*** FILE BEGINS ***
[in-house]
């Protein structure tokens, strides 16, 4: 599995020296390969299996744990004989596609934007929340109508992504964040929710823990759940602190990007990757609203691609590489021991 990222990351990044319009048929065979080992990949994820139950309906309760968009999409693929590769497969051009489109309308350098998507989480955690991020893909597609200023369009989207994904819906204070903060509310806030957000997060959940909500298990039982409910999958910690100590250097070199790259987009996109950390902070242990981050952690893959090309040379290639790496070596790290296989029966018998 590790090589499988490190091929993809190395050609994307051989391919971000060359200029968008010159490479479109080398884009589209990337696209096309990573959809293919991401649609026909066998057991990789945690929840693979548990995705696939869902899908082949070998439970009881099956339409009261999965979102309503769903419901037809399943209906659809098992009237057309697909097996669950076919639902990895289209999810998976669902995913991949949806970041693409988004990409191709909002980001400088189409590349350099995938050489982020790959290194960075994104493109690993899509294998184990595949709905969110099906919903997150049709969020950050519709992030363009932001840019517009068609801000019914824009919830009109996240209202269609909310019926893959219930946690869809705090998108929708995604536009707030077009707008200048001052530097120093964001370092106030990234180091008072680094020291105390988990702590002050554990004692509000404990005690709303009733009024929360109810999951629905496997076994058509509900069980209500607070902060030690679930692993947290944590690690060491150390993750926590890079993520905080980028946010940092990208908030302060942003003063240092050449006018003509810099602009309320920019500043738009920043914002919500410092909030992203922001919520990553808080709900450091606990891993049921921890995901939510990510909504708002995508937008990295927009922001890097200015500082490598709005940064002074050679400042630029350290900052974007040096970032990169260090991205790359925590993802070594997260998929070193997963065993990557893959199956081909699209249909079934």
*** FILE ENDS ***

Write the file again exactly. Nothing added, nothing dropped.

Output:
[in-house]
């Protein structure tokens, strides 16, 4: 599995020296390969299996744990004989596609934007929340109508992504964040929710823990759940602190990007990757609203691609590489021991 990222990351990044319009048929065979080992990949994820139950309906309760968009999409693929590769497969051009489109309308350098998507989480955690991020893909597609200023369009989207994904819906204070903060509310806030957000997060959940909500298990039982409910999958910690100590250097070199790259987009996109950390902070242990981050952690893959090309040379290639790496070596790290296989029966018998 590790090589499988490190091929993809190395050609994307051989391919971000060359200029968008010159490479479109080398884009589209990337696209096309990573959809293919991401649609026909066998057991990789945690929840693979548990995705696939869902899908082949070998439970009881099956339409009261999965979102309503769903419901037809399943209906659809098992009237057309697909097996669950076919639902990895289209999810998976669902995913991949949806970041693409988004990409191709909002980001400088189409590349350099995938050489982020790959290194960075994104493109690993899509294998184990595949709905969110099906919903997150049709969020950050519709992030363009932001840019517009068609801000019914824009919830009109996240209202269609909310019926893959219930946690869809705090998108929708995604536009707030077009707008200048001052530097120093964001370092106030990234180091008072680094020291105390988990702590002050554990004692509000404990005690709303009733009024929360109810999951629905496997076994058509509900069980209500607070902060030690679930692993947290944590690690060491150390993750926590890079993520905080980028946010940092990208908030302060942003003063240092050449006018003509810099602009309320920019500043738009920043914002919500410092909030992203922001919520990553808080709900450091606990891993049921921890995901939510990510909504708002995508937008990295927009922001890097200015500082490598709005940064002074050679400042630029350290900052974007040096970032990169260090991205790359925590993802070594997260998929070193997963065993990557893959199956081909699209249909079934």